Another aspect of the study is the intercultural context (Glazer et al., 2012). Traditionally, individualistic cultures are considered “low context” (Hall, 1976) and collectivists “high context” (Gudykunst and Ting Toomey, 1988; Hofstede, 1991). Low-context cultures are characterized by an increased focus on substance rather than form when speaking or writing, and communication is direct, open, assertive, clear and explicit, with little room for interpretation (Brew and Cairns, 2004; Cinnirella and Green, 2007; Hall 1976; Yum, 1988). These cultures are characterized by being focused or task-oriented (in response to the content). Communication mediated by ICT enables teams to be more task-oriented rather than focused on the relational aspects, at least in part because the medium has a more limited bandwidth than traditional communication or in person (Culnan and Markus, 1987). In this sense, it can be said that “low context” cultures have more effective communication or take better advantage of the use of ICT.

In contrast, collectivist cultures communicate using a high-context style in their interactions, characterized by being less direct and expressive. The gesture is more subtle (for example, less use of body language, touch and eye contact (Brew and Cairns, 2004; Burleson and Mortenson, 2003). The speaker is more focused on form than on substance (Triandis, 1994), and the expected feedback is not so obvious (Korac-Kakabadse, 2004). Thus, collectivist cultures are characterized by issuing more implicit than explicit messages. This may require more information about the cultural background of these countries for effective communication. Also, given the objective characteristics of a means of communication mediated by ICT, which restricts nonverbal signals to a greater extent than traditional communication, this could also harm efficiency. However, the subtlety (for example, to think in the way in which a message is conveyed and expressed and to try and maintain some harmony) is an important feature in successful conflict resolution and negotiations (therefore, the effectiveness may depend on the task, which is a contingent variable to take into account). Moreover, in conflict situations, team members in high-context cultures (as in Mexico) will avoid or withdraw (Chua and Gudykunst, 1987). Negotiations of high-context cultures are characterized by being more covert and indirect than in low-context cultures, more organized, open and that share priorities and profits (for example, Adair, Okumura and Brett, 2001; Gelfand and Christakopoulou, 1999).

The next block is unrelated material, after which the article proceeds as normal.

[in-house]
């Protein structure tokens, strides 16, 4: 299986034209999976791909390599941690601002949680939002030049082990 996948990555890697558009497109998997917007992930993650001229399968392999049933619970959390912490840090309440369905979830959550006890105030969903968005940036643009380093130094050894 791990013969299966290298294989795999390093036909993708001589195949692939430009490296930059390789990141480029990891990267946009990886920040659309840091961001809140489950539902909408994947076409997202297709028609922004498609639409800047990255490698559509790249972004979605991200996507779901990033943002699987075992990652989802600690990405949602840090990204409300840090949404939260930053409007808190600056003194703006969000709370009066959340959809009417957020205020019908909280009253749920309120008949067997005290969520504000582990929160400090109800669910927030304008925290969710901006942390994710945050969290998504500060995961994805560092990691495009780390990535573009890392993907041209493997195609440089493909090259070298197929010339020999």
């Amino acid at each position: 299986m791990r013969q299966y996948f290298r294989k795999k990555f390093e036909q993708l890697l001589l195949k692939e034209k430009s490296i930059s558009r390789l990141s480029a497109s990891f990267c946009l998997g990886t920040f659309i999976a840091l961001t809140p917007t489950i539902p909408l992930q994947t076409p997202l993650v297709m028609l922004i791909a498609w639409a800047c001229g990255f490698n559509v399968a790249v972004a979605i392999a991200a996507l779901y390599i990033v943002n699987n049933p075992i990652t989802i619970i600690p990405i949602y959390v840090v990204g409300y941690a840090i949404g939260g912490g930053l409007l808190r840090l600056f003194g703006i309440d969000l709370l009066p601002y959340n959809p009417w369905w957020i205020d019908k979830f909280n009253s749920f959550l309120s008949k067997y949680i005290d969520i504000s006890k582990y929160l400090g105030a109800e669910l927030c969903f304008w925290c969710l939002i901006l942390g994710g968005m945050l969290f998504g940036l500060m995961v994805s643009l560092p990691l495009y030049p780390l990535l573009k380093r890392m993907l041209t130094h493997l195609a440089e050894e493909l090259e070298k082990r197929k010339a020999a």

Another cultural aspect characteristic of the GVT is the distance from power (Glazer et al., 2012), which differs from one culture to another, depending on the degree to which employees perceive that there is a greater or lesser distance with their superior. There are cultures where hierarchy is much more marked and inequalities are greater. In this sense, participants of a GVT with a high status are treated with respect and rarely criticized in public, unlike those in a culture where the distance from power is not so marked and the treatment is more egalitarian (Offermann and Hellmann, 1997). Therefore, if in a GVT participants differ in their idea of the distance from power, tensions may develop, anger characteristic of conflicts in relationships that are more difficult to overcome in electronic means of communication (Lira, Ripoll, Peiró and Orengo, 2008).

In conclusion, the coordinators of the GVT have to meet the new challenges arising from these teams by providing employees the necessary tools to communicate effectively with people from different parts of the world, given the particular difficulties of virtual communication (Lira, Ortega and Latorre, 2014) and the cultural differences (Glazer et al., 2012). The training must take into account, in addition to conflict resolution, the management and coping with stress, because cultural differences and constraints imposed by the use of ICT can provoke physical and health problems, for example, adapting to time zone differences. These interventions to promote the physical and psychological well being of the worker necessarily have to have an affect on several levels (individual, team and organization). Therefore, a crucial aspect for the success and sustainability of the GVT is to educate people about ICT and the cultural differences they may encounter while working with colleagues from other countries.


  • Glazer, G., Kozusznik, M., y Shargo, I. (2012). “Global virtual teams: A cure for or a cause of stress”, en Pamela L. Perrewé, Jonathon R.B. Halbesleben, Christopher C. Rosen (comps.), The role of the economic crisis on occupational stress and well-being. Research in Occupational Stress and Well-being, 10, 213 -266.
  • Lira, E. M., Ortega, A., y Latorre, M. F. (2014). “Los equipos de trabajo virtuales en las organizaciones”, en R. Acuña (comp.), Multiculturalidad, Imagen y Nuevas Tecnologías. Madrid: Fragua.
  • Schwab, K. (2014). World Economic Forum. 2014. The Global Competitiveness Report 2013–2014. Ginebra: World Economic Forum.